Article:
We screenwriters are a funny breed. We’re awfully good about telling what we do well - we have to, in order to compete. The DIY generation has cornered the market on self-promotion.
the horror! The horror! Imperfection is seen as weakness, which translates to failure in the psyche of all things Hollywood. If we can’t discuss our weaknesses, we cannot improve them, so the problem becomes one of self-perpetuation, a Sisyphean-like existence, pushing the boulder of mediocrity up that hill, day in, day out, only to have it barreling down, crushing us under its weight, and then we start the task all over again.
In baseball, we revere players, who miss the ball seven times out of ten, with celebrity endorsements and multi-million dollar contracts. Why, then, are we so hard on artists?
I was working on my for hire yesterday, and began to ponder this quirk of very human nature. I went into shower (my method for generating the aha! moment), and realized that the solution might, just might, be absolution through confession.
Think about it – how much less powerful something is, once it is out there. To name it is to claim it, and by claiming it, you become the master instead of the slave.
All writers have talent. They would not be drawn to the craft if they did not. That being said, talent alone cannot sustain you. It’s the work, the hard work put into the craft, which distinguishes writer A (sales, hires and options) from writer B (still trying to complete script 1).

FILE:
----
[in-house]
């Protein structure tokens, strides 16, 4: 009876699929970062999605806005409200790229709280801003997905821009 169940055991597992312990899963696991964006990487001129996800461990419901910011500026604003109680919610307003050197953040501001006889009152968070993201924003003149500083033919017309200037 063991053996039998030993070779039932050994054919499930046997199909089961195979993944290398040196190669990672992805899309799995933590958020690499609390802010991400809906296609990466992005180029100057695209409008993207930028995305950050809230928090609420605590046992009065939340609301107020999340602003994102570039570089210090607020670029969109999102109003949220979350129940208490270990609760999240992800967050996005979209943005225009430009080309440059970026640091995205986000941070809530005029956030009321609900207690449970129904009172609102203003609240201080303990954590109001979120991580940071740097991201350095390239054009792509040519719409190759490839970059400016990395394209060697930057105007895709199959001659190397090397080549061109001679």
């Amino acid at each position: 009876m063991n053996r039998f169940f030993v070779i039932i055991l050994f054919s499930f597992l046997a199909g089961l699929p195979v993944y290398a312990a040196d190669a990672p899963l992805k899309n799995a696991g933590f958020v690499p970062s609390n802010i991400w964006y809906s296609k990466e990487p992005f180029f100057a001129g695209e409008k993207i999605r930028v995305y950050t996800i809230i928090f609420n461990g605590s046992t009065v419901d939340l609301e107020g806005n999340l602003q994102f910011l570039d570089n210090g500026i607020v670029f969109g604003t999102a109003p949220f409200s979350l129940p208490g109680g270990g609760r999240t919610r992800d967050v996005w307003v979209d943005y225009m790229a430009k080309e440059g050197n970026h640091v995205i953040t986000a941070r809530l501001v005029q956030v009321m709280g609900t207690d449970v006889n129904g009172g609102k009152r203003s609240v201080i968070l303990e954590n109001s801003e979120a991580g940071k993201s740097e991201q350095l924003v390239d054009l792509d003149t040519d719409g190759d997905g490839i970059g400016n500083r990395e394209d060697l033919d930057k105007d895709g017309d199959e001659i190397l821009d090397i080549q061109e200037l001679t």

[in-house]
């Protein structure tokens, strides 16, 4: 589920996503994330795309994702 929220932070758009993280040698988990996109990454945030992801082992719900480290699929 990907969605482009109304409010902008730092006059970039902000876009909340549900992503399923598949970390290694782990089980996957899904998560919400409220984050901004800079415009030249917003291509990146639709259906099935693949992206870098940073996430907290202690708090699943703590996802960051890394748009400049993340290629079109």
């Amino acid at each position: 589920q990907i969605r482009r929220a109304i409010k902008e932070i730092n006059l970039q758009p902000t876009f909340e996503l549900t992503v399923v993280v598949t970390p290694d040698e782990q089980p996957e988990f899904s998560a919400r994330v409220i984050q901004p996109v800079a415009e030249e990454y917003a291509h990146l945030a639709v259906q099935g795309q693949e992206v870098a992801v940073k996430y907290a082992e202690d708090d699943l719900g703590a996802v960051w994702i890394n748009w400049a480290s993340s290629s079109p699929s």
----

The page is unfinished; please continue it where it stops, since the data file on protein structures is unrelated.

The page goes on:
So, confession time. What is your weakness? What muscles need more flexing?
For me, it is a specific form of dialog, usually found in confrontation scenes. I find that, in my early drafts, I write these scenes with on the nose dialog. Absent of subtext and glaringly awful.
Within the rewrite process, I am slowly able to identify these moments, and cull through them, searching for the textual and sub-textual meaning behind each interchange. It is hard and it is frustrating. It is work. I can spend countless hours polishing a half page scene. I ride an emotional roller-coaster with these moments, often questioning my existence, my mental health, and why the f*ck I got into this crazy business in the first place.
Confession time. What are your weaknesses? What muscles do you need to work out more? What process do you use to make this happen?
A friend and writer, Dan G., turned me onto a random logline generator. He uses it to issue weekly challenges on his Yahoo! Group; I have begun to use it each morning to generate a logline and write a 1-2 page scene, dialog heavy, as an early morning workout. I allow myself one hour to write and refine, and then put the pages away until the next morning, so I may see what worked – and what didn’t – and use that data to help me move forward in the craft.
Writing is an art, and a craft. It is always in motion, never stagnant. The day you cease to learn, is the day you might consider a new day job.
~ HRH, Princess Scribe
TODAY'S ASSIGNMENT: Commit to your craft. Spend at least one hour each day flexing the muscles that need it. Do this the entire week - every day. Emails, message boards and blogging do not count.